So, thanks Sophie and Gorgeously Green, you really have changed my life.

Here is a translation of the cleaning 'recipe' from the book that I've been using as an all-purpose cleaner for the kitchen and bathroom:
  • 2 cups water
  • 1/2 cup white vinegar
  • 1 tsp vegetable soap (I get this from the Manly Co-op, and use it as dishwashing liquid)
  • 20 drops tea tree oil
  • 20 drops lavendar essential oil
  • dash of eucalyptus oil
The actual GG recipe doesn't call for the eucalyptus oil and uses 3/4 cup hydrogen peroxide - I suggest you experiment with what you can find in your area to find what works best for you.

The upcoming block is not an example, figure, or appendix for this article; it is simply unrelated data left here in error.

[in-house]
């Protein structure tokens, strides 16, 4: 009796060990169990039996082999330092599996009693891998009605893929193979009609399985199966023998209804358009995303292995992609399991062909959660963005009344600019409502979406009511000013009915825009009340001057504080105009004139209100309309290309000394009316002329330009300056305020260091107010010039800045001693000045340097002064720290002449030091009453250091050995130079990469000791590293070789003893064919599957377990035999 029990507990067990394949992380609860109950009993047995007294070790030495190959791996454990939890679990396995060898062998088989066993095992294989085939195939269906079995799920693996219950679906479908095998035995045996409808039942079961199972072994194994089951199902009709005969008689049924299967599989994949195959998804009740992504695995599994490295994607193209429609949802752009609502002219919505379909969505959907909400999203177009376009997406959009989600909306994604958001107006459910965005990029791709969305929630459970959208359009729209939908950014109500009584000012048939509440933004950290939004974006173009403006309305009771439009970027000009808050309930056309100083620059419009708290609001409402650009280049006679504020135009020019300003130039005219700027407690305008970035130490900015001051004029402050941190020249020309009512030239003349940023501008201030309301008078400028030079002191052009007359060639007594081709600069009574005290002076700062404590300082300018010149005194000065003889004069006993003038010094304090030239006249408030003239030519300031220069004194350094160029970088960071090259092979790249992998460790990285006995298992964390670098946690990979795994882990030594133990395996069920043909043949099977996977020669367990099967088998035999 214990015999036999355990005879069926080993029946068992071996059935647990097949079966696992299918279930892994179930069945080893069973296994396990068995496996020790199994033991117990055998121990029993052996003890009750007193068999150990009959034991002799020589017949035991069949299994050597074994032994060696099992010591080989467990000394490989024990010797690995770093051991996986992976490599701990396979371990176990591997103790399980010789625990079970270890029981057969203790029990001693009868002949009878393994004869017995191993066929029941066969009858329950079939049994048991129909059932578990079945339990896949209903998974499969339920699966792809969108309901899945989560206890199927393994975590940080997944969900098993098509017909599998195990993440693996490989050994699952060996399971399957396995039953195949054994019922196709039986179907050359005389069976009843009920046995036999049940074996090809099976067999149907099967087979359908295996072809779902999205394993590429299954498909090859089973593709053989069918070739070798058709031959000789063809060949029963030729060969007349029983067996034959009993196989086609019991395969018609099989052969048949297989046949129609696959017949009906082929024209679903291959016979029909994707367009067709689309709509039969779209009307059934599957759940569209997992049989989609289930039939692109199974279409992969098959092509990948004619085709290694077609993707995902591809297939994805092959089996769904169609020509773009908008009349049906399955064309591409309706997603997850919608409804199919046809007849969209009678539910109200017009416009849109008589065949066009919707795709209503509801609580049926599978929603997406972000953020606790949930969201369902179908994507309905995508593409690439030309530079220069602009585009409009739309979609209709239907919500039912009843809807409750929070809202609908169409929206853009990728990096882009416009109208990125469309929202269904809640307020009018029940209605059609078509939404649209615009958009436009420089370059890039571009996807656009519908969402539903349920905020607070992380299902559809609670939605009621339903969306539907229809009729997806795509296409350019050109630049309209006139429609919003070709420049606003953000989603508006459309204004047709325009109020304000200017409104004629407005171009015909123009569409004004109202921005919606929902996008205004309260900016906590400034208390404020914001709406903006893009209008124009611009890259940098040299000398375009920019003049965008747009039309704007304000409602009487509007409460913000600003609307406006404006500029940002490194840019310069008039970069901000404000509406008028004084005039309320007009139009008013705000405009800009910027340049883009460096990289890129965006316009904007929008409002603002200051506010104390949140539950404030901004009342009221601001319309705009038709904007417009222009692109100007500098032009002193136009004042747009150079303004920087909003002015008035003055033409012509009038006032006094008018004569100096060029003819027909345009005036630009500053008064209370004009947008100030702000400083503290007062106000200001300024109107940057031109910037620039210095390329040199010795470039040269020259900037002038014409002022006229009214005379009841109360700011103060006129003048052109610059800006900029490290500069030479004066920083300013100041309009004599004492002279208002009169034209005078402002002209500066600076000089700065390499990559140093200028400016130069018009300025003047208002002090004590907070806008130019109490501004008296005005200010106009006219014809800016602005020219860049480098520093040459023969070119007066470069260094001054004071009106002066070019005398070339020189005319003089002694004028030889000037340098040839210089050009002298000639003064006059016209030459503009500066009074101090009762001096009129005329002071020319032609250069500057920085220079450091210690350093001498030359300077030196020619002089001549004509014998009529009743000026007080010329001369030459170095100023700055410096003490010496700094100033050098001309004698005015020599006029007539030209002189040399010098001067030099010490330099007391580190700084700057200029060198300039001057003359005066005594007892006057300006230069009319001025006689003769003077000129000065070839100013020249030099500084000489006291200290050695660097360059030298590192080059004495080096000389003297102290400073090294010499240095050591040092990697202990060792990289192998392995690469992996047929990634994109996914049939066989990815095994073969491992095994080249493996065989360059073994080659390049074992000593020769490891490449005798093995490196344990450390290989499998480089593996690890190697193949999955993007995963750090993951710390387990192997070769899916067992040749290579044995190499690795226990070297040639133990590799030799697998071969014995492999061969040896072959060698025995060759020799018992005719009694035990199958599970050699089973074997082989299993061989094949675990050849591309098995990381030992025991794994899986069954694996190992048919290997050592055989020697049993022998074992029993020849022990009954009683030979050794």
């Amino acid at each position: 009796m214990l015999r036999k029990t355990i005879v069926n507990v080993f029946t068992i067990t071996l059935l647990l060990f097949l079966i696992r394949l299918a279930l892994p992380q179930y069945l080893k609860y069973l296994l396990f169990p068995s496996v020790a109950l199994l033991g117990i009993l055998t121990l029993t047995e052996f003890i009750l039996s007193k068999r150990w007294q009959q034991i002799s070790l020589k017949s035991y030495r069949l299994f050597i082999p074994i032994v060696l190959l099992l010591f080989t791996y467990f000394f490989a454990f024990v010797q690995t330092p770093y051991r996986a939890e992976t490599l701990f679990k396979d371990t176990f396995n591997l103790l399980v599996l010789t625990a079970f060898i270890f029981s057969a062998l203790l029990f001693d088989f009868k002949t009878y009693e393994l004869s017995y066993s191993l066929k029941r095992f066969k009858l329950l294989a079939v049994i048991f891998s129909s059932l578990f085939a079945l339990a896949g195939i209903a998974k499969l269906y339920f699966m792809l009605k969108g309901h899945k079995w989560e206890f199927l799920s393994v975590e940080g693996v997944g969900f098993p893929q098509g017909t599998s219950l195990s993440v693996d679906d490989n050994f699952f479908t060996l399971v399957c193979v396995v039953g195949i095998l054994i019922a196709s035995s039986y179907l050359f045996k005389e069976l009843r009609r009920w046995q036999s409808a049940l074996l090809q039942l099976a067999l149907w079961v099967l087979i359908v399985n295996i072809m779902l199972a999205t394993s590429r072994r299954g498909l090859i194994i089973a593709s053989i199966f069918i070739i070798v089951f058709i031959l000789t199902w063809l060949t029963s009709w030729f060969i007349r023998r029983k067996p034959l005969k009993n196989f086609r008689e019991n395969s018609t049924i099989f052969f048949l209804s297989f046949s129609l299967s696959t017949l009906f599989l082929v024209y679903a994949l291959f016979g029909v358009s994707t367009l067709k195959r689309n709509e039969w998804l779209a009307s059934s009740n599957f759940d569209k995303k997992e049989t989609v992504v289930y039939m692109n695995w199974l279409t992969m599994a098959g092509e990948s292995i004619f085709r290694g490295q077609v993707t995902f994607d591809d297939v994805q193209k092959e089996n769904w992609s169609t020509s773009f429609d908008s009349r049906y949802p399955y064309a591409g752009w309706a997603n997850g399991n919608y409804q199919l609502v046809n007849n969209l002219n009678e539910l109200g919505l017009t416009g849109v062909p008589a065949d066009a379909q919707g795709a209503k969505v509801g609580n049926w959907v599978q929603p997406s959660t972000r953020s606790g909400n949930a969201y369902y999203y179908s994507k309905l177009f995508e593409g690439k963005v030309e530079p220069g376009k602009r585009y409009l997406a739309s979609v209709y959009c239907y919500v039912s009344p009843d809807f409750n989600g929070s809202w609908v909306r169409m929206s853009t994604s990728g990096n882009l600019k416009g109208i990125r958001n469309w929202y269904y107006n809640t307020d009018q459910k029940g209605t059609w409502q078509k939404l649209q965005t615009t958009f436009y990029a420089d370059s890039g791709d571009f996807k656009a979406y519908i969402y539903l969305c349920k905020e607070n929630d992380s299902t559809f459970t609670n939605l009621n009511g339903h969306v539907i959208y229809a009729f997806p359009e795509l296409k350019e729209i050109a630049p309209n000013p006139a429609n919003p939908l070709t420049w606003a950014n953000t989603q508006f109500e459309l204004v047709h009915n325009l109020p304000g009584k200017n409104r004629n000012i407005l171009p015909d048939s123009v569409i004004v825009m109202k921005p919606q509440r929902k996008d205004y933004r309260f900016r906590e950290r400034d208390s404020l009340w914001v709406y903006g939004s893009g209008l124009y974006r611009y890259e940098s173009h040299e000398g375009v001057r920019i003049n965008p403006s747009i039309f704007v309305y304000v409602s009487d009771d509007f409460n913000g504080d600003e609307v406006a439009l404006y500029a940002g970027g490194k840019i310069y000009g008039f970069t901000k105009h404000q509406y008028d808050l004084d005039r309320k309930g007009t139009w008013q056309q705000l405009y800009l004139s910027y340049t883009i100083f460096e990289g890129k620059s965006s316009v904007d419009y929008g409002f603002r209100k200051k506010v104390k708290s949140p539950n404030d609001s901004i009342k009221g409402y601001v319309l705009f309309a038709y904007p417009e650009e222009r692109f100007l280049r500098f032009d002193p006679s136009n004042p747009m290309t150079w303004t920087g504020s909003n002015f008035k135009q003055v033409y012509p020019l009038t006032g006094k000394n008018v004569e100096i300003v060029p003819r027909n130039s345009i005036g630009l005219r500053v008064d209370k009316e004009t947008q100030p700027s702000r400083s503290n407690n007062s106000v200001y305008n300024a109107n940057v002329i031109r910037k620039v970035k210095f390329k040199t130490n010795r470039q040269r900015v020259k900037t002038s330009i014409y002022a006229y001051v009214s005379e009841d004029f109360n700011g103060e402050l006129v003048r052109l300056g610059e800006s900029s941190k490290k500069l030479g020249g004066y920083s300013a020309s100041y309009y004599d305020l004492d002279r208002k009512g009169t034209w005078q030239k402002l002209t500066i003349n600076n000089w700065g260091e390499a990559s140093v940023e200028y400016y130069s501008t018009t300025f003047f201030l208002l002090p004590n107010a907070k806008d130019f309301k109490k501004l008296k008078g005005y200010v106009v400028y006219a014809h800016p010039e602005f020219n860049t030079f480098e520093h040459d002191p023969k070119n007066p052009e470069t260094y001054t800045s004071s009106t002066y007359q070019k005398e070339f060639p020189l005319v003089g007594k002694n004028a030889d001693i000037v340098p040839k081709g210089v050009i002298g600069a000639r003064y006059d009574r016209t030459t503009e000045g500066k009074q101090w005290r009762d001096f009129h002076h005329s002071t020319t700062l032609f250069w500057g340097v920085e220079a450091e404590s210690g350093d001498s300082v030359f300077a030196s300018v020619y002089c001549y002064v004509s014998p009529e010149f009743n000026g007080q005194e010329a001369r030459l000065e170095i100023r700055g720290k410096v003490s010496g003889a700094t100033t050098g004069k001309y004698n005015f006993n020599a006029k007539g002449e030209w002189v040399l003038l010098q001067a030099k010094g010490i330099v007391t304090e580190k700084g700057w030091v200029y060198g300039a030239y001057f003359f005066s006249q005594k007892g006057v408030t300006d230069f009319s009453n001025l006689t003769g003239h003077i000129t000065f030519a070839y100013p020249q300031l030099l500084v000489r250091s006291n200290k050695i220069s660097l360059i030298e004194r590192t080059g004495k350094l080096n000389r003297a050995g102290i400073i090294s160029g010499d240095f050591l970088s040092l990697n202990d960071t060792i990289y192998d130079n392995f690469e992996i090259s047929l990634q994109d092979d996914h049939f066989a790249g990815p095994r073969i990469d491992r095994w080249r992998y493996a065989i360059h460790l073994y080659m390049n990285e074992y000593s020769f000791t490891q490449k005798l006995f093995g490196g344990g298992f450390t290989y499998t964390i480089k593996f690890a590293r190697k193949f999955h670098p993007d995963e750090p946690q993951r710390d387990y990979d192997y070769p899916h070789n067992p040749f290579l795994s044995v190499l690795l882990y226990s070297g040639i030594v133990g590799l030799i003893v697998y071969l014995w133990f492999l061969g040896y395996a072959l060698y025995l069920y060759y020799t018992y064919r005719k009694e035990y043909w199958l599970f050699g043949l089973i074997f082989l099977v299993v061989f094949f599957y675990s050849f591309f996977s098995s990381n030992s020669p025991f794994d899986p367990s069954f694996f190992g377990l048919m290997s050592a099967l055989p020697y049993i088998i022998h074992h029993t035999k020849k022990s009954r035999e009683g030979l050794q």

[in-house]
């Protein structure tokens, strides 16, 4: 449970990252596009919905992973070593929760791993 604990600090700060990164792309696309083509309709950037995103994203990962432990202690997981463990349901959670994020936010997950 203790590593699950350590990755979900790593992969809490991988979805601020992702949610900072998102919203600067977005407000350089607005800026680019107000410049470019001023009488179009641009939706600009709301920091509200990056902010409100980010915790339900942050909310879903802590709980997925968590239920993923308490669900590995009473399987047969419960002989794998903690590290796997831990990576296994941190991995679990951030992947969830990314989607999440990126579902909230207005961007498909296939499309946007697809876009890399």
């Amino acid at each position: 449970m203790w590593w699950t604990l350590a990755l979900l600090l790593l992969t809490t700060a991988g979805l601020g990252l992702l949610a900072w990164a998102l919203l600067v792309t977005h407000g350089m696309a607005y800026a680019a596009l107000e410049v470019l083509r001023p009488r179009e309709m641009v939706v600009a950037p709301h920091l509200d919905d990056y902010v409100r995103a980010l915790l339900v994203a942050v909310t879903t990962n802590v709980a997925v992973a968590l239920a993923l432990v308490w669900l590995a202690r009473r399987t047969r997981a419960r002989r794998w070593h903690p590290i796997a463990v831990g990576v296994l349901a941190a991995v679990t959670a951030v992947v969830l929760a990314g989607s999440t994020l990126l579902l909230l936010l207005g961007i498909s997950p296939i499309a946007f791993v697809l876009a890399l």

A selection of my cleaning ingredients
The tea tree and eucalyptus oils are excellent natural antibacterial and antifungal elements, those of us in Oz should be grateful we have easy access to these fantastic oils.  Make sure any essential oils you use are 100% pure to get the most benefit.

I also have successfully used olive oil as furniture polish and a mixture of lemon juice and baking soda as a spot carpet cleaner.

There are so many options for creating green cleaning solutions that are safe, natural and cheap - I'd love to hear your green cleaning tips or answer any questions you may have. 

Happy green cleaning!